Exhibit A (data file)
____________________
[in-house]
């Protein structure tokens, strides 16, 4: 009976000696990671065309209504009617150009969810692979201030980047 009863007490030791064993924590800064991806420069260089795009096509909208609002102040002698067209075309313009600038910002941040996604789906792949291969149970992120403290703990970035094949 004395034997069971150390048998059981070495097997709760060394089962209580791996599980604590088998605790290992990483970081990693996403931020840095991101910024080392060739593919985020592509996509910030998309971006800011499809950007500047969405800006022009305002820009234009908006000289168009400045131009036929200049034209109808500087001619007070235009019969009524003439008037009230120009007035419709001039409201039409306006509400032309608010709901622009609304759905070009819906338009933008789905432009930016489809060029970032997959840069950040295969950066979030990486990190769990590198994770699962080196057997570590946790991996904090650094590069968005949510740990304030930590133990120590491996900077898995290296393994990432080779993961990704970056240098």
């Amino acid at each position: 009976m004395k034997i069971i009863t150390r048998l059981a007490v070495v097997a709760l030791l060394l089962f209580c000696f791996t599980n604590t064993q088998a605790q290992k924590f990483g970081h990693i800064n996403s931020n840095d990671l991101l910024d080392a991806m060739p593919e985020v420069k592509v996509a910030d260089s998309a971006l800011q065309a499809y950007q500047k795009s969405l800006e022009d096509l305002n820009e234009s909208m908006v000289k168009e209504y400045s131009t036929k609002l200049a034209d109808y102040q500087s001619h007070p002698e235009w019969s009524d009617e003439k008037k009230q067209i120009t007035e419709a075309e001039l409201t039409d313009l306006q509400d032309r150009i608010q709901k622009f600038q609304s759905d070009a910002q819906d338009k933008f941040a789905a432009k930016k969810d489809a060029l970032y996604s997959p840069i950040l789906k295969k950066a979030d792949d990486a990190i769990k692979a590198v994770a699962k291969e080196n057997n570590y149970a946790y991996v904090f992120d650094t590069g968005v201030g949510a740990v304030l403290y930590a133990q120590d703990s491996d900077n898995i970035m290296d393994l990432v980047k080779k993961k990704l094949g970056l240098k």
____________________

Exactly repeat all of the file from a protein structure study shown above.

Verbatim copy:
[in-house]
């Protein structure tokens, strides 16, 4: 009976000696990671065309209504009617150009969810692979201030980047 009863007490030791064993924590800064991806420069260089795009096509909208609002102040002698067209075309313009600038910002941040996604789906792949291969149970992120403290703990970035094949 004395034997069971150390048998059981070495097997709760060394089962209580791996599980604590088998605790290992990483970081990693996403931020840095991101910024080392060739593919985020592509996509910030998309971006800011499809950007500047969405800006022009305002820009234009908006000289168009400045131009036929200049034209109808500087001619007070235009019969009524003439008037009230120009007035419709001039409201039409306006509400032309608010709901622009609304759905070009819906338009933008789905432009930016489809060029970032997959840069950040295969950066979030990486990190769990590198994770699962080196057997570590946790991996904090650094590069968005949510740990304030930590133990120590491996900077898995290296393994990432080779993961990704970056240098």
């Amino acid at each position: 009976m004395k034997i069971i009863t150390r048998l059981a007490v070495v097997a709760l030791l060394l089962f209580c000696f791996t599980n604590t064993q088998a605790q290992k924590f990483g970081h990693i800064n996403s931020n840095d990671l991101l910024d080392a991806m060739p593919e985020v420069k592509v996509a910030d260089s998309a971006l800011q065309a499809y950007q500047k795009s969405l800006e022009d096509l305002n820009e234009s909208m908006v000289k168009e209504y400045s131009t036929k609002l200049a034209d109808y102040q500087s001619h007070p002698e235009w019969s009524d009617e003439k008037k009230q067209i120009t007035e419709a075309e001039l409201t039409d313009l306006q509400d032309r150009i608010q709901k622009f600038q609304s759905d070009a910002q819906d338009k933008f941040a789905a432009k930016k969810d489809a060029l970032y996604s997959p840069i950040l789906k295969k950066a979030d792949d990486a990190i769990k692979a590198v994770a699962k291969e080196n057997n570590y149970a946790y991996v904090f992120d650094t590069g968005v201030g949510a740990v304030l403290y930590a133990q120590d703990s491996d900077n898995i970035m290296d393994l990432v980047k080779k993961k990704l094949g970056l240098k």